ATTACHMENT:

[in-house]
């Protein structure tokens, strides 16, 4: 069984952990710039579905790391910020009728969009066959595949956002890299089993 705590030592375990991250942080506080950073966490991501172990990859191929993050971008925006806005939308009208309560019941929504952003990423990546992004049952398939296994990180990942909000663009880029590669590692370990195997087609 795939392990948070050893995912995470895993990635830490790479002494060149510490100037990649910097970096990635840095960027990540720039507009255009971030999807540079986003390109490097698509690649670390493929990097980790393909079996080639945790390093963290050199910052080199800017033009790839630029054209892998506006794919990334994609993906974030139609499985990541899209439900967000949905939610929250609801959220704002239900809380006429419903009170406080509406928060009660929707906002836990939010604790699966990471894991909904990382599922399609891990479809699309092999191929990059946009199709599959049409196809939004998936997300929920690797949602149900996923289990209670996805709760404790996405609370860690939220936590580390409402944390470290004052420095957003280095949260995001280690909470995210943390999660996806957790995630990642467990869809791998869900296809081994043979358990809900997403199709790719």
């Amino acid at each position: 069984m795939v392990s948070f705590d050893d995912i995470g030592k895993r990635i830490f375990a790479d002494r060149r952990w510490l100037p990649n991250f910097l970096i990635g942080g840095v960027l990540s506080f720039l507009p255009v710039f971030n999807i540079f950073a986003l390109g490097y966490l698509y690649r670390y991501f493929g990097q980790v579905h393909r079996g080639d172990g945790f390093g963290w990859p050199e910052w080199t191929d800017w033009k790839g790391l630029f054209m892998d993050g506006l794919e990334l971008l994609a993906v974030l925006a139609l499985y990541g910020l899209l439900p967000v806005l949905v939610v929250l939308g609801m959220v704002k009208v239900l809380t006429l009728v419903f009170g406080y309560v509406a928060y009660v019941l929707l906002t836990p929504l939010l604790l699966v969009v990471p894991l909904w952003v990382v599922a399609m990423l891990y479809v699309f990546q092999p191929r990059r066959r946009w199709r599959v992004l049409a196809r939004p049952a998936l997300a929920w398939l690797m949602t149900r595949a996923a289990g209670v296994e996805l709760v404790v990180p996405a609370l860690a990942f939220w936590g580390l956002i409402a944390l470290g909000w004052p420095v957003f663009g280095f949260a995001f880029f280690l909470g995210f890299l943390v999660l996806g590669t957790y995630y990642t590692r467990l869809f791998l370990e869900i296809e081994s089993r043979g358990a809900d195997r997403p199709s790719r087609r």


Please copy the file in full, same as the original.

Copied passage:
[in-house]
């Protein structure tokens, strides 16, 4: 069984952990710039579905790391910020009728969009066959595949956002890299089993 705590030592375990991250942080506080950073966490991501172990990859191929993050971008925006806005939308009208309560019941929504952003990423990546992004049952398939296994990180990942909000663009880029590669590692370990195997087609 795939392990948070050893995912995470895993990635830490790479002494060149510490100037990649910097970096990635840095960027990540720039507009255009971030999807540079986003390109490097698509690649670390493929990097980790393909079996080639945790390093963290050199910052080199800017033009790839630029054209892998506006794919990334994609993906974030139609499985990541899209439900967000949905939610929250609801959220704002239900809380006429419903009170406080509406928060009660929707906002836990939010604790699966990471894991909904990382599922399609891990479809699309092999191929990059946009199709599959049409196809939004998936997300929920690797949602149900996923289990209670996805709760404790996405609370860690939220936590580390409402944390470290004052420095957003280095949260995001280690909470995210943390999660996806957790995630990642467990869809791998869900296809081994043979358990809900997403199709790719």
């Amino acid at each position: 069984m795939v392990s948070f705590d050893d995912i995470g030592k895993r990635i830490f375990a790479d002494r060149r952990w510490l100037p990649n991250f910097l970096i990635g942080g840095v960027l990540s506080f720039l507009p255009v710039f971030n999807i540079f950073a986003l390109g490097y966490l698509y690649r670390y991501f493929g990097q980790v579905h393909r079996g080639d172990g945790f390093g963290w990859p050199e910052w080199t191929d800017w033009k790839g790391l630029f054209m892998d993050g506006l794919e990334l971008l994609a993906v974030l925006a139609l499985y990541g910020l899209l439900p967000v806005l949905v939610v929250l939308g609801m959220v704002k009208v239900l809380t006429l009728v419903f009170g406080y309560v509406a928060y009660v019941l929707l906002t836990p929504l939010l604790l699966v969009v990471p894991l909904w952003v990382v599922a399609m990423l891990y479809v699309f990546q092999p191929r990059r066959r946009w199709r599959v992004l049409a196809r939004p049952a998936l997300a929920w398939l690797m949602t149900r595949a996923a289990g209670v296994e996805l709760v404790v990180p996405a609370l860690a990942f939220w936590g580390l956002i409402a944390l470290g909000w004052p420095v957003f663009g280095f949260a995001f880029f280690l909470g995210f890299l943390v999660l996806g590669t957790y995630y990642t590692r467990l869809f791998l370990e869900i296809e081994s089993r043979g358990a809900d195997r997403p199709s790719r087609r």